Thanks for the update. You almost had me recanting, until I saw through your ploy. Boy, you guys go to any length don't you, to defend the indefensible. Oh well, it was like that when I met you years ago. Why should it have changed?
You apparently don't know what a "rate" is. (I say that tongue in cheek, because you doubtless know exactly what you are doing.)
You say: "30 states have higher _rates_ than Utah." Of course that is not true--has never been true. Child abuse continues to be, as Utah sociologists repeatedly avow "blackly pessimistic." (as I quoted Gerald Smith, a caseworker with the Child Welfare Unit in Salt Lake County, [now twenty years ago]: "I'm just blackly pessimistic about it. Lack of maturity and selfishness are pandemic.") (The Idaho Falls Post-Register, June 27, 1982)
Anyway, your 2001 numbers help keep the facts alive. But, how you expect anyone to miss your tortured logic, I don't know. Your numbers show Utah as reporting a total of just more than one percent of all child abuse cases in the United States. And you point out that California had _thirteen percent_!
Of course, Utah has only three quarters of one percent of the US population within its borders. While, California has more than _fifteen_ percent of the population.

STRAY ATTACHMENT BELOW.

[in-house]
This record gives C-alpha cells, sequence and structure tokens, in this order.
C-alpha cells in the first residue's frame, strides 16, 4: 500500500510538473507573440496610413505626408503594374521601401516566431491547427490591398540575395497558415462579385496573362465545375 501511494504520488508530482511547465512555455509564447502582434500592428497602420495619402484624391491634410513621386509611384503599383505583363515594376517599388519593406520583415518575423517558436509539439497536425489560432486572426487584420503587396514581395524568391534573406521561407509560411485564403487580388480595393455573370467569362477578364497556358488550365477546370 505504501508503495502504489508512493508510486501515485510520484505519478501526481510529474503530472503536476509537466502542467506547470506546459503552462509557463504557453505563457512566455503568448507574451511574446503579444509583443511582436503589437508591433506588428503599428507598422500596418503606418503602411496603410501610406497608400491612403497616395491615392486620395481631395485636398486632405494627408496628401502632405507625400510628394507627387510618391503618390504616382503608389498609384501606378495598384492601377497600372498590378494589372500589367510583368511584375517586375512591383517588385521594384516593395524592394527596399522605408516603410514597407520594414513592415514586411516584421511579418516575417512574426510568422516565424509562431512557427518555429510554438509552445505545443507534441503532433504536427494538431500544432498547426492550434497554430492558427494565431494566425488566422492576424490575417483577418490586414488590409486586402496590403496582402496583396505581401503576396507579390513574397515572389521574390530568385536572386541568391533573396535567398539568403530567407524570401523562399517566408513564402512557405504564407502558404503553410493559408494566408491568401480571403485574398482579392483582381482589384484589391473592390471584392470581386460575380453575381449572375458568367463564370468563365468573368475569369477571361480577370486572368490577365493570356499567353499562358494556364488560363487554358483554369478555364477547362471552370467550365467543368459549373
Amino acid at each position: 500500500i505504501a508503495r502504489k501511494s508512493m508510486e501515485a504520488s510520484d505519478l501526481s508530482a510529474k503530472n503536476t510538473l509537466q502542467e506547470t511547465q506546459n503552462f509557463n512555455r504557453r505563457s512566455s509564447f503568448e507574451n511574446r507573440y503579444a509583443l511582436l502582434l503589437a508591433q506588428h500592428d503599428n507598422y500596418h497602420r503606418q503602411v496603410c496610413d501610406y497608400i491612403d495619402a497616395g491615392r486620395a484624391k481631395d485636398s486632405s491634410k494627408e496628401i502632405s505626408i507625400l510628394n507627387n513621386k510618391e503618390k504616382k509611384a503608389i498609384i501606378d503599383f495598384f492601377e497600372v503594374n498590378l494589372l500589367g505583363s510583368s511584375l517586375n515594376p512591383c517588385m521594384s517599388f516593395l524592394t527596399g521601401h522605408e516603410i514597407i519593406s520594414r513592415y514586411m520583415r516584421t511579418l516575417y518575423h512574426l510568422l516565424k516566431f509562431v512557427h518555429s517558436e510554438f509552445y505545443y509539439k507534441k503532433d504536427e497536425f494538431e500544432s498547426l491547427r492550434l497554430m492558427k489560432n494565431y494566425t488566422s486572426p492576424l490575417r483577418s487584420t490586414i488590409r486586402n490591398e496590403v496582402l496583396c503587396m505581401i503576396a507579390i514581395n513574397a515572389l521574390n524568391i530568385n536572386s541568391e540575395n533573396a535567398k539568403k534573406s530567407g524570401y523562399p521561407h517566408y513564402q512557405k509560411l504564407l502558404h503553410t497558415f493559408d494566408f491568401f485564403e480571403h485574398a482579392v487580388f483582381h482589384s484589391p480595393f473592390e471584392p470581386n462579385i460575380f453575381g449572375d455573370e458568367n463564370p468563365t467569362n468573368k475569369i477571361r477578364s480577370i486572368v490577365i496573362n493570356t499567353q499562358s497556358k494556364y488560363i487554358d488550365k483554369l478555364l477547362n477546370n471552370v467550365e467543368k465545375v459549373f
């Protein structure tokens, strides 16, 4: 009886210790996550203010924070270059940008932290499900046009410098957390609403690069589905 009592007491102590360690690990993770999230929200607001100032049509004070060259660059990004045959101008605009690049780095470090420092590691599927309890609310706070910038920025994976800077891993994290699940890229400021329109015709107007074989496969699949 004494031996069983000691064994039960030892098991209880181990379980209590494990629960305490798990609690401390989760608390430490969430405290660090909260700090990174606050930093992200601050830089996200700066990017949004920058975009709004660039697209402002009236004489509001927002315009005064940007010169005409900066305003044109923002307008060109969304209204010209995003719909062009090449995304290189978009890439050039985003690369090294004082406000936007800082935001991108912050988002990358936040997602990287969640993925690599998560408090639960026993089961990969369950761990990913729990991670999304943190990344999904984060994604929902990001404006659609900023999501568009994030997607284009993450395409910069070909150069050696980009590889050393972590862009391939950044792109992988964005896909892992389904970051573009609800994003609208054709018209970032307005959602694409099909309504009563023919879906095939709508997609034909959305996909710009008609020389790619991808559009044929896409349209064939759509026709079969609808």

Nevertheless, the average _rate_ of reported child abuse for the US as a whole is 6.34 per 1,000 population. Utah's rate is 130% of that--8.13--while California's is 115% percent of that--7.30. That makes California higher than the national average, but not as high as Utah, which remains, I repeat, "_consistently higher_ than the national average." In fact, according to your own figures, only _eleven_ states have higher _rates_ of child abuse than Utah. And, of course, Kansas has a child abuse rate only one-fifth that of Utah. New York, New Jersey, the District of Columbia--they all have lower rates than Utah.
Don't think I don't appreciate your help on this Don. I always appreciate it when people do my leg work for me. :) I'll be sure to give you credit when I post this to the web site. Are you still in Ogden?
p.s. You can see your handiwork online.